Into the dust of his own mind


‘Toward a Vegetal Wisdom,’ Paul Stubbs’ essay on the writings of E.M. Cioran.

If he was not necessarily a writer of vision, certainly not of the imagination, he was nonetheless a writer of the eternal detour, possessed only of the haunted desire to waste the ghost of himself upon the template of an artificial existence. Unnaturally human, he swayed in tandem to the nerve-blades of his own despair, lost as he was to reality as if to the contingency of an always shadowy impasse. He had a Nietzschean temperament in the sense of being only a pebble of Nietzsche’s mountain. He never quite amounted to anything more than what happened to him. And despite possessing the necessary rancour and hostility to end entire cultures and civilizations, he never did. Merely he fainted into each faithless epoch of history, and on waking knew that he would always be unable to ever conform in the flesh to his own image of himself.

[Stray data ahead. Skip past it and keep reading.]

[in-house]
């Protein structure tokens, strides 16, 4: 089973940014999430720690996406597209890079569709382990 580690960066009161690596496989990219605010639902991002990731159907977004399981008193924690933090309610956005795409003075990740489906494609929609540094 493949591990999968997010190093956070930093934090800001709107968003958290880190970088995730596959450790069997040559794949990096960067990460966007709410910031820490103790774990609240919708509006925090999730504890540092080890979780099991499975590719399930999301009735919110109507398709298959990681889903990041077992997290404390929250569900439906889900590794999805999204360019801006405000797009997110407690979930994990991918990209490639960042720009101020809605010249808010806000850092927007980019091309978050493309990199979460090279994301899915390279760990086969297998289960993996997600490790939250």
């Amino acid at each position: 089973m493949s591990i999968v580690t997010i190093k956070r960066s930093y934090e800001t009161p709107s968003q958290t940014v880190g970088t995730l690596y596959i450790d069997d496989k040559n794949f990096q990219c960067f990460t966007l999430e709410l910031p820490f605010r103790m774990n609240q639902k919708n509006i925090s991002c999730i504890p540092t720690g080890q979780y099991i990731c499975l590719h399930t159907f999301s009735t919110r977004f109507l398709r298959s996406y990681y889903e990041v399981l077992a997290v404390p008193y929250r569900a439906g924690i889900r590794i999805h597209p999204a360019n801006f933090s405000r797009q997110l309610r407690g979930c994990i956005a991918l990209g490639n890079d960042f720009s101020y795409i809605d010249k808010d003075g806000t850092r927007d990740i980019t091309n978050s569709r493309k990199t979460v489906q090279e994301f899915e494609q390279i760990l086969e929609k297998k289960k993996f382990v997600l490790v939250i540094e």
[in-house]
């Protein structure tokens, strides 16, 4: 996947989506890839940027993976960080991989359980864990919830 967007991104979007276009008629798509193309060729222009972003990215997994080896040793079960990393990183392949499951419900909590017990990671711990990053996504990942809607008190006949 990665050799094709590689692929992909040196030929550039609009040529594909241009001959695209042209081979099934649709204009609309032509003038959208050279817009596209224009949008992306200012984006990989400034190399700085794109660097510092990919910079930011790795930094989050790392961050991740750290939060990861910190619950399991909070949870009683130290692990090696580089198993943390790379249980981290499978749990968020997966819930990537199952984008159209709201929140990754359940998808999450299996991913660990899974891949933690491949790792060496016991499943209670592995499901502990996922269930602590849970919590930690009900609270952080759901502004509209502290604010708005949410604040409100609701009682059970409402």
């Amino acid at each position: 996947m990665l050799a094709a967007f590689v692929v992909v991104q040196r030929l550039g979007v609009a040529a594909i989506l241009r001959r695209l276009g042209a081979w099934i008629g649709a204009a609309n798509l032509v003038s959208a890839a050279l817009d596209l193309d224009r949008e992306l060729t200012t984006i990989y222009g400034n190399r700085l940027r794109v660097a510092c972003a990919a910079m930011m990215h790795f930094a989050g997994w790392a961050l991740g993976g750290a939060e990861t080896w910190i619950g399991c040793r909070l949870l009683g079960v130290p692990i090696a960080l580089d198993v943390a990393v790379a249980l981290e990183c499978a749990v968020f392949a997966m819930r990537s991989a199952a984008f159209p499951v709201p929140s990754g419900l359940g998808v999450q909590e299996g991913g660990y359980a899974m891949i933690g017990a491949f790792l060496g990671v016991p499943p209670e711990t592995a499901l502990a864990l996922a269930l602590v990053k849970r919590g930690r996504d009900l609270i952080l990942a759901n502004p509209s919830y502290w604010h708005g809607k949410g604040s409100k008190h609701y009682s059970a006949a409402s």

[Via Black Herald Press]